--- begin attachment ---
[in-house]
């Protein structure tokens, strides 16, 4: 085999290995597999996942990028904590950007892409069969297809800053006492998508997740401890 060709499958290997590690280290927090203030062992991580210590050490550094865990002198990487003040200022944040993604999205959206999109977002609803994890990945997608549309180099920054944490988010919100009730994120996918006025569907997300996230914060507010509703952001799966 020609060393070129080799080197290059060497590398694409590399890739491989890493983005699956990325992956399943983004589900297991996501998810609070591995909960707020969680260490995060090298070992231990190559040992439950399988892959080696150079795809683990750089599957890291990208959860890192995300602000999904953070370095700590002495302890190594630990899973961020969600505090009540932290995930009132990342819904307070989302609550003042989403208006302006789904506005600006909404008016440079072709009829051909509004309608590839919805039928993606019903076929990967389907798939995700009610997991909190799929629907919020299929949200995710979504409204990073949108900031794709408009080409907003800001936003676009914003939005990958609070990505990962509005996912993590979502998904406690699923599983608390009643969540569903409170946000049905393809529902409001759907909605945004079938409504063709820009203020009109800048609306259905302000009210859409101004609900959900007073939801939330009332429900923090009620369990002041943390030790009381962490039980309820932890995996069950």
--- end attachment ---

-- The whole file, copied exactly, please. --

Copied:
[in-house]
């Protein structure tokens, strides 16, 4: 085999290995597999996942990028904590950007892409069969297809800053006492998508997740401890 060709499958290997590690280290927090203030062992991580210590050490550094865990002198990487003040200022944040993604999205959206999109977002609803994890990945997608549309180099920054944490988010919100009730994120996918006025569907997300996230914060507010509703952001799966 020609060393070129080799080197290059060497590398694409590399890739491989890493983005699956990325992956399943983004589900297991996501998810609070591995909960707020969680260490995060090298070992231990190559040992439950399988892959080696150079795809683990750089599957890291990208959860890192995300602000999904953070370095700590002495302890190594630990899973961020969600505090009540932290995930009132990342819904307070989302609550003042989403208006302006789904506005600006909404008016440079072709009829051909509004309608590839919805039928993606019903076929990967389907798939995700009610997991909190799929629907919020299929949200995710979504409204990073949108900031794709408009080409907003800001936003676009914003939005990958609070990505990962509005996912993590979502998904406690699923599983608390009643969540569903409170946000049905393809529902409001759907909605945004079938409504063709820009203020009109800048609306259905302000009210859409101004609900959900007073939801939330009332429900923090009620369990002041943390030790009381962490039980309820932890995996069950």